A Google search of “Christian+drums” dug up this paranoid, moralistic, caustic, fodder for twenty first century Pharisees. I usually let these things go, but this is maddening.
What do you think?
www.av1611.org/cqguide.html is the source of all this proof-texting.
An excerpt from “Bible Guidelines for Christian Music.”
The Bible lists many kinds of instruments: Psalms 150:3-5 says:
3 Praise him with the sound of the trumpet: praise him with the psaltery and harp.
4 Praise him with the timbrel and dance: praise him with stringed instruments and organs.
5 Praise him upon the loud cymbals: praise him upon the high sounding cymbals. Psalms 150:3-5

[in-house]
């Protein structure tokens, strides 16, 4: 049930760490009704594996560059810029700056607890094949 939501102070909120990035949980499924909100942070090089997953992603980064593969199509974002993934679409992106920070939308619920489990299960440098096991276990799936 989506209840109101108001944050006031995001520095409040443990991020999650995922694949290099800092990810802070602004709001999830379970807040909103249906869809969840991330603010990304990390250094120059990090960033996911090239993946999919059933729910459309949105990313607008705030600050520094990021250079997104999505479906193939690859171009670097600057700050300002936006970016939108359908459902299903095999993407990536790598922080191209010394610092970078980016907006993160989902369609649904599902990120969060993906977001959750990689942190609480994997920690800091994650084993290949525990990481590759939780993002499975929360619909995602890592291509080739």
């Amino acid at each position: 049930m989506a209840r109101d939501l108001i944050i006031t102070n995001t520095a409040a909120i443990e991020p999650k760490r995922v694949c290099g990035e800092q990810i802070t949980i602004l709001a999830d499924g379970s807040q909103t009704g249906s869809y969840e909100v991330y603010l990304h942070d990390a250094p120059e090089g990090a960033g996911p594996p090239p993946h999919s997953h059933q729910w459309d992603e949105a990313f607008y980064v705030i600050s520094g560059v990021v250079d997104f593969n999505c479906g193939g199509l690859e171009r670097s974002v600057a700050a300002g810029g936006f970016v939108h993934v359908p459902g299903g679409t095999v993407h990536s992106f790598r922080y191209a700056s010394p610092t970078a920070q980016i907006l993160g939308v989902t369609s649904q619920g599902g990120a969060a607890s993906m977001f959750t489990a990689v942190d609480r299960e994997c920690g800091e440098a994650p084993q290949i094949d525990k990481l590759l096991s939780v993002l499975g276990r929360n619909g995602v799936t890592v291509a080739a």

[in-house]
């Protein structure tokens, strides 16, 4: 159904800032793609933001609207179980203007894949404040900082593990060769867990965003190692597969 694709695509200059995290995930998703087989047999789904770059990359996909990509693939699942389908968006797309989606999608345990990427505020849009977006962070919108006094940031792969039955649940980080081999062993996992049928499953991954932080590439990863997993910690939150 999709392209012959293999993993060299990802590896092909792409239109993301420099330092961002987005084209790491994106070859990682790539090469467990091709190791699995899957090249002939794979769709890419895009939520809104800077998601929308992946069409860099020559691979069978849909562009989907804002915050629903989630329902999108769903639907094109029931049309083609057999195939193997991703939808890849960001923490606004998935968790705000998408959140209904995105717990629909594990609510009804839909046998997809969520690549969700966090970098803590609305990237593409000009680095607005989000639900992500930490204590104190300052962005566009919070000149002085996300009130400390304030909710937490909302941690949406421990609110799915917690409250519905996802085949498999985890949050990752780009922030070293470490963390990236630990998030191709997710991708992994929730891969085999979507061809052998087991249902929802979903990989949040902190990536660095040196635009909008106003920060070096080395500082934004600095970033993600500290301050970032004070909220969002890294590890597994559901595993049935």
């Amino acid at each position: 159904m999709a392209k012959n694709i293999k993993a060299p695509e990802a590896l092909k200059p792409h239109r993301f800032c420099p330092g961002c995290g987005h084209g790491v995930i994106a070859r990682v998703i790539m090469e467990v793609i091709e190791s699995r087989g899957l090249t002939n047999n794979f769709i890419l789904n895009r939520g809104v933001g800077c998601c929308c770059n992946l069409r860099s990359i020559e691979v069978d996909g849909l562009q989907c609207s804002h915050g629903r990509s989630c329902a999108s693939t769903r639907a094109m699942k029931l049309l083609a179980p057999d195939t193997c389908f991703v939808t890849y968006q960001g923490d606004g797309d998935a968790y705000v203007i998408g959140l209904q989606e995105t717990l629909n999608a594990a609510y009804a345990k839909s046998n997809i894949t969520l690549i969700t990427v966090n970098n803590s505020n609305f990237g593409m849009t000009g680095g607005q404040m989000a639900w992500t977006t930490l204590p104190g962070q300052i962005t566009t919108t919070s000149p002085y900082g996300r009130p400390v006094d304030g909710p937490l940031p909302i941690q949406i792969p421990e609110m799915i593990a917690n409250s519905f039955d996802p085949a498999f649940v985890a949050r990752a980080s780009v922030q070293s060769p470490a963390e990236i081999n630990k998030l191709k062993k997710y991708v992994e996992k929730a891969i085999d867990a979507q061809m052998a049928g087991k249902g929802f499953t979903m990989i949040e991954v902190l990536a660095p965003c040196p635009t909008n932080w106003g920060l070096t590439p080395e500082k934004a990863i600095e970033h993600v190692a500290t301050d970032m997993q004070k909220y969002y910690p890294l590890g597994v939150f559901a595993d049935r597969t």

With all the many references to musical instruments, there is one instrument that is NEVER mentioned! The DRUM! Why is that? The drum was a very common instrument in Egypt and the lands around Israel. And yet the DRUM is NEVER mentioned in a King James Bible.
Did the Lord just forget to include the DRUM or is there another reason?
Is it because — drums are associated with voodoo, shamanism, paganism and magic rituals?
“[Drums] represents the beat of the heart and is played to summon up magic powers.” (Miranda Bruce-Mitford, The Illustrated Book of Signs & Symbols, DK Publishing, 1996 p.80)
“The shaman was the original ‘long hair’, the first rock star draped in leather, dancing POSSESSED to a rhythm banged out on A DRUM.” (Danny Sugerman, Appetite for Destruction, p. 208)
In Siberia, in northern Asia, drums are used in shamanic rituals to heal people. It is believed that the shaman can communicate with the spirit world THROUGH DRUMMING. (Louise Tythacott, Musical Instruments, Thomas Learning, 1995, p. 37)